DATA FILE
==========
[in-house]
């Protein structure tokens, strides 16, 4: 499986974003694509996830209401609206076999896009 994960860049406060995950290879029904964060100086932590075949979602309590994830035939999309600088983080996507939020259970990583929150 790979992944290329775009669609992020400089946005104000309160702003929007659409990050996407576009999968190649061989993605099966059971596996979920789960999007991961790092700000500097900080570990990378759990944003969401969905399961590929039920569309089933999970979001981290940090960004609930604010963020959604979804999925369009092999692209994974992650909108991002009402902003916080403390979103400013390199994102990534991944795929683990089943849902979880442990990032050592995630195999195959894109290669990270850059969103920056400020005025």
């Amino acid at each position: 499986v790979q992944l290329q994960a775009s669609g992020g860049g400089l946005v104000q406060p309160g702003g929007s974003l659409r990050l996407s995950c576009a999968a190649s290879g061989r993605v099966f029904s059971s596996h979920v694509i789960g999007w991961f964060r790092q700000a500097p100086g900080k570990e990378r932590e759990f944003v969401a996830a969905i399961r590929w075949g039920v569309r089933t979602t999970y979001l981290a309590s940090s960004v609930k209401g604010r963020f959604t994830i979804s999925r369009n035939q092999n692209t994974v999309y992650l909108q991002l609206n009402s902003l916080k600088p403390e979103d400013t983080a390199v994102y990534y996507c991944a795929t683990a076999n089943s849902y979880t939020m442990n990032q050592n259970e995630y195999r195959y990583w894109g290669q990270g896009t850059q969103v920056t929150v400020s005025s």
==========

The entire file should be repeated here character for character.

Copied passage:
[in-house]
């Protein structure tokens, strides 16, 4: 499986974003694509996830209401609206076999896009 994960860049406060995950290879029904964060100086932590075949979602309590994830035939999309600088983080996507939020259970990583929150 790979992944290329775009669609992020400089946005104000309160702003929007659409990050996407576009999968190649061989993605099966059971596996979920789960999007991961790092700000500097900080570990990378759990944003969401969905399961590929039920569309089933999970979001981290940090960004609930604010963020959604979804999925369009092999692209994974992650909108991002009402902003916080403390979103400013390199994102990534991944795929683990089943849902979880442990990032050592995630195999195959894109290669990270850059969103920056400020005025």
């Amino acid at each position: 499986v790979q992944l290329q994960a775009s669609g992020g860049g400089l946005v104000q406060p309160g702003g929007s974003l659409r990050l996407s995950c576009a999968a190649s290879g061989r993605v099966f029904s059971s596996h979920v694509i789960g999007w991961f964060r790092q700000a500097p100086g900080k570990e990378r932590e759990f944003v969401a996830a969905i399961r590929w075949g039920v569309r089933t979602t999970y979001l981290a309590s940090s960004v609930k209401g604010r963020f959604t994830i979804s999925r369009n035939q092999n692209t994974v999309y992650l909108q991002l609206n009402s902003l916080k600088p403390e979103d400013t983080a390199v994102y990534y996507c991944a795929t683990a076999n089943s849902y979880t939020m442990n990032q050592n259970e995630y195999r195959y990583w894109g290669q990270g896009t850059q969103v920056t929150v400020s005025s």